Shortly after Montgomery County Executive Ike Leggett distinguished himself as the first Democrat, ever, anywhere, to veto an increase to the minimum wage, Delegate Dereck Davis, a long-serving Democrat from Prince George’s County took it upon himself to make sure that such a frightening prospect for his business constituents would never rear its head again. He introduced a bill, straight out of the playbook of the American Legislative Exchange Council (or, ALEC), a conservative lobbying consortium that hosts get-togethers for conservative state legislators around the country to practice passing legislation that has been literally written by business lobbyists to serve their clients’ needs. It’s sort of a Model UN for sociopaths, except that they then take that legislation back to their states and attempt to implement it.
This bill, HB 317, would explicitly prohibit any county or city in Maryland from raising the minimum wage locally, making the minimum wage a state-level-only matter. It also would do a solid job of kneecapping a statewide minimum wage increase as there would be no local momentum pushing it, nor local evidence that a $15 minimum wage does not bring the economic ruin that its opponents always claim.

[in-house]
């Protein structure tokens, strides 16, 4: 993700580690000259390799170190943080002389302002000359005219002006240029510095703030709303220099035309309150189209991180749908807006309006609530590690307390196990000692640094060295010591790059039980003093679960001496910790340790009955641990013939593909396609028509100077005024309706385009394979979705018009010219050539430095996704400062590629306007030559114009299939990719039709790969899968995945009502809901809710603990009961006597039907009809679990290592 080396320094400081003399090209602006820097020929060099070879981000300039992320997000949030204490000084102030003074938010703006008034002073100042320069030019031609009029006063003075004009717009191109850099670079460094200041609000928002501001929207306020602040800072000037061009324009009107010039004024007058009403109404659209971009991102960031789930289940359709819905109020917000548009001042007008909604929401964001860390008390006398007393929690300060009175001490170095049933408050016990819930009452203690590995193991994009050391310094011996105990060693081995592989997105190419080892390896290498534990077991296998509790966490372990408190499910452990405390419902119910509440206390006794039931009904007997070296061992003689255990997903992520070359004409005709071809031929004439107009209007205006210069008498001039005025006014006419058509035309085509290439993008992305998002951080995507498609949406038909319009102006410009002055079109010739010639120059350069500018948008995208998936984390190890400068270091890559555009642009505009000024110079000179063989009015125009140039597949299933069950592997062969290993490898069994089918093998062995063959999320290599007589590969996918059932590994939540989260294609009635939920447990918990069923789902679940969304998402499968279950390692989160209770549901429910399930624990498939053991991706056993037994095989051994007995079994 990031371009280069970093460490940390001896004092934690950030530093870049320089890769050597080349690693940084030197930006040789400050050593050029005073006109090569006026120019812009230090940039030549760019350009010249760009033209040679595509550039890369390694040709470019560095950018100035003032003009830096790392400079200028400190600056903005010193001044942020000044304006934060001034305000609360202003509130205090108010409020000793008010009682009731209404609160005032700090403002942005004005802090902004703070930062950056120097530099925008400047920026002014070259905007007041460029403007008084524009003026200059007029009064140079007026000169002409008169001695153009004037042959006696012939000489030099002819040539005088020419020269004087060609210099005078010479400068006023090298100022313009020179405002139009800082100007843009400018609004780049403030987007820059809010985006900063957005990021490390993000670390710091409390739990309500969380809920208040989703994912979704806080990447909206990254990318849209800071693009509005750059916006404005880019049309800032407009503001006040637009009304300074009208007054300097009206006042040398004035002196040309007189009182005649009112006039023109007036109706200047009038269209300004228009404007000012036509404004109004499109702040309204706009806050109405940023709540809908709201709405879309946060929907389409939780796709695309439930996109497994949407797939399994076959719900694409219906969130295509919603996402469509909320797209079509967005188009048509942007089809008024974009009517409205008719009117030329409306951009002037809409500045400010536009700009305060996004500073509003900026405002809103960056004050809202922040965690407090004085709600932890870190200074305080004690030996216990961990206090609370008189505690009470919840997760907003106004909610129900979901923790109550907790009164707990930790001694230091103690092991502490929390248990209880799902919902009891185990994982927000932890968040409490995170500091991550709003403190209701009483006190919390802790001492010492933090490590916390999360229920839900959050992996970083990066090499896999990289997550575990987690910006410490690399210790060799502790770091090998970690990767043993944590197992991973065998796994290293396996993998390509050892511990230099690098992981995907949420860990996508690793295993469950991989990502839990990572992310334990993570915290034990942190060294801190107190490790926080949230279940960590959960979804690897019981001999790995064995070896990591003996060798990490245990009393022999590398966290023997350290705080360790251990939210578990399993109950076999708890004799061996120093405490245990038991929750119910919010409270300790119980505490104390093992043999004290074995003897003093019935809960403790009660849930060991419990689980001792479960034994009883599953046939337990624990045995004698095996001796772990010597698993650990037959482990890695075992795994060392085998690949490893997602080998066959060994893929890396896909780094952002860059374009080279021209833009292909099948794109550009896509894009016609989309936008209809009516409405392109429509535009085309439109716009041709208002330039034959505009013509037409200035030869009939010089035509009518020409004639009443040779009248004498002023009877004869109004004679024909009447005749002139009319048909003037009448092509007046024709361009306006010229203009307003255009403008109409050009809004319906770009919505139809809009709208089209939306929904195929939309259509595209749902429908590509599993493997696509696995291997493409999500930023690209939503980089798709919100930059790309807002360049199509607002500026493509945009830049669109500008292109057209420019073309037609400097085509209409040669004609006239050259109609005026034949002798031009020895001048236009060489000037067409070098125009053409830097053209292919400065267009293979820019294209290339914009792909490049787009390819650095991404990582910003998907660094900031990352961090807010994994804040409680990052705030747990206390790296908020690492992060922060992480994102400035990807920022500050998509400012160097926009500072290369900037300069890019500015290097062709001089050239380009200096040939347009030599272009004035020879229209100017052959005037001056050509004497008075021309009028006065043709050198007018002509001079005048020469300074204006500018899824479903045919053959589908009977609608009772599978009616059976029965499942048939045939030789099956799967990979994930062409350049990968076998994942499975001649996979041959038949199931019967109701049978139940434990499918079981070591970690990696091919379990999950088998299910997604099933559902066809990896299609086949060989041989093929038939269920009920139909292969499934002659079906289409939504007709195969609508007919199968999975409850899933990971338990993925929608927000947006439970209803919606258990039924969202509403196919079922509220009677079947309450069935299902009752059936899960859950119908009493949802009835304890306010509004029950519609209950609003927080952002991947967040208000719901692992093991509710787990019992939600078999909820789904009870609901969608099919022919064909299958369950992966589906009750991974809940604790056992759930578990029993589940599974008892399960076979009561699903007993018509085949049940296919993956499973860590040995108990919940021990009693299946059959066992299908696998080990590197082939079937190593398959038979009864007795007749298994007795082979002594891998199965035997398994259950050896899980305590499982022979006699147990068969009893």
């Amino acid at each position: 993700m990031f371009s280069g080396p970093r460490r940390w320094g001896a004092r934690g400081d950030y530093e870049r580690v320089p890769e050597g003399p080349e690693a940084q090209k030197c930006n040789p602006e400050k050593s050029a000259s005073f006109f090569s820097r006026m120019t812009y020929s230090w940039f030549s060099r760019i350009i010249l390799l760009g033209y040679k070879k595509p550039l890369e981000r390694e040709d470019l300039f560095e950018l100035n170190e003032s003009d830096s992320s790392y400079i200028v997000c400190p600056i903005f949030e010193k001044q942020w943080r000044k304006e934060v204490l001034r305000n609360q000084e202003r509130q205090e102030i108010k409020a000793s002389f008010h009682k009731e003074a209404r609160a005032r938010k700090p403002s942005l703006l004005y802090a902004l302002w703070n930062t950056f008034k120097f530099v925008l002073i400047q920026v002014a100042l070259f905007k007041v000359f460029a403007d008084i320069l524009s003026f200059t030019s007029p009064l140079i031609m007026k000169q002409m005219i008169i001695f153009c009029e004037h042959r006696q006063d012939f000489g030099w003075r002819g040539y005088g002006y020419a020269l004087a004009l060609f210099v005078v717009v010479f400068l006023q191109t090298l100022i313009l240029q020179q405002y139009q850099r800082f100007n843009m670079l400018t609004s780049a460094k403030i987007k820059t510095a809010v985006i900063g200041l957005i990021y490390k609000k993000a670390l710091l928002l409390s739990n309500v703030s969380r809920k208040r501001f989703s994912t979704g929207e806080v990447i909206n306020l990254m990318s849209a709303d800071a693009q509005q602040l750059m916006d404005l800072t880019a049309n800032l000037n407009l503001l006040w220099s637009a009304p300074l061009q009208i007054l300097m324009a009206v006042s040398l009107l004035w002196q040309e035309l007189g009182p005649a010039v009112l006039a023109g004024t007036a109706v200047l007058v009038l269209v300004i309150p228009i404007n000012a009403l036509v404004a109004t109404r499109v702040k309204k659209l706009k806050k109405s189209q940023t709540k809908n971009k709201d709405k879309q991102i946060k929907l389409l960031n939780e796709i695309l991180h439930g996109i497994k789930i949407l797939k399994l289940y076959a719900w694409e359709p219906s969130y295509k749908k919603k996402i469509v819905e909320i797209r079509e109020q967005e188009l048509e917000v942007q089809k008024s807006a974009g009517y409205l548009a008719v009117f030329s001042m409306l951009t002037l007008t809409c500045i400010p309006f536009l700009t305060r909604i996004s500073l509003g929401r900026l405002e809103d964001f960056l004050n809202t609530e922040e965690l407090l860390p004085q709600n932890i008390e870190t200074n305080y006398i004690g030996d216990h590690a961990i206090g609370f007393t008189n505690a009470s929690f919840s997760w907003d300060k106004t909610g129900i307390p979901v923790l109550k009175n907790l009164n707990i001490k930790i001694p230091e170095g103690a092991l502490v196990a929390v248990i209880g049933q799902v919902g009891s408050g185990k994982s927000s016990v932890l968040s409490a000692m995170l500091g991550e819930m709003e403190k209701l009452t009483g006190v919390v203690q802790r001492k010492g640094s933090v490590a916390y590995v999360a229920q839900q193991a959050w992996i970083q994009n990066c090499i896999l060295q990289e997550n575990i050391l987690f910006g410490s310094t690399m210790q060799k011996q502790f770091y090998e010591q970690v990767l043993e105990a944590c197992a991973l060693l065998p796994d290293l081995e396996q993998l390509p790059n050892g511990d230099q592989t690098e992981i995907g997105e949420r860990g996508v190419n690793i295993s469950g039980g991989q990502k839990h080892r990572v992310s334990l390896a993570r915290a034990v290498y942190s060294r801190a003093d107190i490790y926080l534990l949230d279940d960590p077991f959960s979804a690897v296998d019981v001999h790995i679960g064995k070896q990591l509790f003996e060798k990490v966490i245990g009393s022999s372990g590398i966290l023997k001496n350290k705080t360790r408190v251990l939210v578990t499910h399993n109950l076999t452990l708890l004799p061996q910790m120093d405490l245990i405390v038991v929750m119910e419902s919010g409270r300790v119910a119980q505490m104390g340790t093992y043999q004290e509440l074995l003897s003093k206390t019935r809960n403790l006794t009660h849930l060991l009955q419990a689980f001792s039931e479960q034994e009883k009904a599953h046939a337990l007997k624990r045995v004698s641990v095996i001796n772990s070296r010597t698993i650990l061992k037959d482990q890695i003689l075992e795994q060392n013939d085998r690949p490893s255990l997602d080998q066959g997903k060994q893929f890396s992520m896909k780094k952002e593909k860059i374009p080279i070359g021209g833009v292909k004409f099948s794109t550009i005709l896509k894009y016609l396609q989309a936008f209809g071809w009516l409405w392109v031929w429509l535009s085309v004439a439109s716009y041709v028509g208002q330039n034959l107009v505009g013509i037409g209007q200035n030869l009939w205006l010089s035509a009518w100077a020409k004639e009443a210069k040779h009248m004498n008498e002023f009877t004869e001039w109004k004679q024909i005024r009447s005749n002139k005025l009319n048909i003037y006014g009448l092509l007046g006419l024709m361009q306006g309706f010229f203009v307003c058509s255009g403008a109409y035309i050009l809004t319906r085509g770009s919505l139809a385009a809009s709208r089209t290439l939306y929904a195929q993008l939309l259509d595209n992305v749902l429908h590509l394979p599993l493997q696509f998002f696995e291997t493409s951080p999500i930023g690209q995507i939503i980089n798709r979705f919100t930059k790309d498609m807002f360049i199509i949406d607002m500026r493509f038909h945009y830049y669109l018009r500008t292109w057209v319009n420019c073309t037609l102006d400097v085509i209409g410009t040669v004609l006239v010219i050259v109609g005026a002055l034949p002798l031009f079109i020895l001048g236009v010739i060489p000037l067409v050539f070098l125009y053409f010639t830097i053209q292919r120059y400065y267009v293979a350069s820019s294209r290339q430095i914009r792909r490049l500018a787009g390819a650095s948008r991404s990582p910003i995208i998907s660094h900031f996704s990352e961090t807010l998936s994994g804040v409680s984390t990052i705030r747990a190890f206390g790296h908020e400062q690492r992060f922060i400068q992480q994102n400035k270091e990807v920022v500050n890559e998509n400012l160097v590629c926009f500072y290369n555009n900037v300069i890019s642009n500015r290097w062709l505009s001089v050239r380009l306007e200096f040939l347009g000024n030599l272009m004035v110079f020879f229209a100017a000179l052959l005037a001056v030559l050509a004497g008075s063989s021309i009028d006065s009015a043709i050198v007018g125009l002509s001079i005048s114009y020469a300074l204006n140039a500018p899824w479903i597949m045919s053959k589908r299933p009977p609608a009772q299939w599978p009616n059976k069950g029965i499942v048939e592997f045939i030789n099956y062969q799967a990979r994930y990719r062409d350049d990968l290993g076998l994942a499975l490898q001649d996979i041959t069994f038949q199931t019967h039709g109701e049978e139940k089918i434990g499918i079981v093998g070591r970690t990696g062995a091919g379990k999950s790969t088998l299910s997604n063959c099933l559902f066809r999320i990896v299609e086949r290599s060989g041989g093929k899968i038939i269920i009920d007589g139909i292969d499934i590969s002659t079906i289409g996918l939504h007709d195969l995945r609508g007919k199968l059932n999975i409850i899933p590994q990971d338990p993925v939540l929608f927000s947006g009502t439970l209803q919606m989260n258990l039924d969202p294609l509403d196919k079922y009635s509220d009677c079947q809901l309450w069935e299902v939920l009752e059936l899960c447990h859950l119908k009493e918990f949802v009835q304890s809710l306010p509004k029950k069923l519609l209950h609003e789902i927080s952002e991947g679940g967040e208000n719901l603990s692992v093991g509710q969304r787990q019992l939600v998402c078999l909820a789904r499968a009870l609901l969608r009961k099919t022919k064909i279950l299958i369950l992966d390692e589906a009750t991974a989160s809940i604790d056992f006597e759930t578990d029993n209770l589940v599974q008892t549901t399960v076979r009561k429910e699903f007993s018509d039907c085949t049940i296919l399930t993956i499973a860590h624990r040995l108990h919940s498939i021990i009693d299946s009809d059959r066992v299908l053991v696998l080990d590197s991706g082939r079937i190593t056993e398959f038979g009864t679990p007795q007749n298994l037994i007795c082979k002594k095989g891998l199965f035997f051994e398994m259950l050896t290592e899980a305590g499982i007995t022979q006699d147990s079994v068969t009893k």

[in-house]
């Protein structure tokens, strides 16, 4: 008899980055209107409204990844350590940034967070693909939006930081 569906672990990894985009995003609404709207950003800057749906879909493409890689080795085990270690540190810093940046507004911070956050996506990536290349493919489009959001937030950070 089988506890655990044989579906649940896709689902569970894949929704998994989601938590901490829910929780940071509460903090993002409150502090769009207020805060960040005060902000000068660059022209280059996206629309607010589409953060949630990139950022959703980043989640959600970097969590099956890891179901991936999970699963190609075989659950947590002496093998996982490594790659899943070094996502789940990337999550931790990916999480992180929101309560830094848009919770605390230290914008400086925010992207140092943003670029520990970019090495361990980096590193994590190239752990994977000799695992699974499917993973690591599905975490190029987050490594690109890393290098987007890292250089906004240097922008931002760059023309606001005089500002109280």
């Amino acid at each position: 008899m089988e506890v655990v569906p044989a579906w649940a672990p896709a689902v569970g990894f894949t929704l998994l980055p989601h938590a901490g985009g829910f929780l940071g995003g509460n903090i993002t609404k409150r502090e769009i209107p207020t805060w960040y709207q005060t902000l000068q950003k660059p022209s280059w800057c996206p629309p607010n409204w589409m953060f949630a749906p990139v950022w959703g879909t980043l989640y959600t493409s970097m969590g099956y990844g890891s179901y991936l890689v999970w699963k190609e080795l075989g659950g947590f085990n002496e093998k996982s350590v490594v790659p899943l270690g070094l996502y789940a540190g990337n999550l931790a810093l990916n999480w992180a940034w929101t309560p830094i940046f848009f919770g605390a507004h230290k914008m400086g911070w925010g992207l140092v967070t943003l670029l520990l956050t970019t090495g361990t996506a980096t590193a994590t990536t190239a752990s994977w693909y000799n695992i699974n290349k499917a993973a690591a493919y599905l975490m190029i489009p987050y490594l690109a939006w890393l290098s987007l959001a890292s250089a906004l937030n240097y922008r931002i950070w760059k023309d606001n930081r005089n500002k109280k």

I was outraged by the proposal of this bill, as it violates a number of my core convictions, and astonished that a Democrat would be the one to push this attack on the working class. And so, I headed down to Annapolis with members of Progressive Maryland to articulate my thoughts and outline the reasoning for my opposition to HB 317 to the House Economic Affairs Committee, of which Del. Davis is the chairman.
He took exception to my testimony, and proceeded to issue a wet-noodle lashing in an effort to put me in my place without actually addressing what I had to say. I had a lot of fun that day, and relished the experience of holding corporate-first Democrats accountable. It’s a hobby I intend to pursue if I’m fortunate enough to win District 39’s support in this campaign.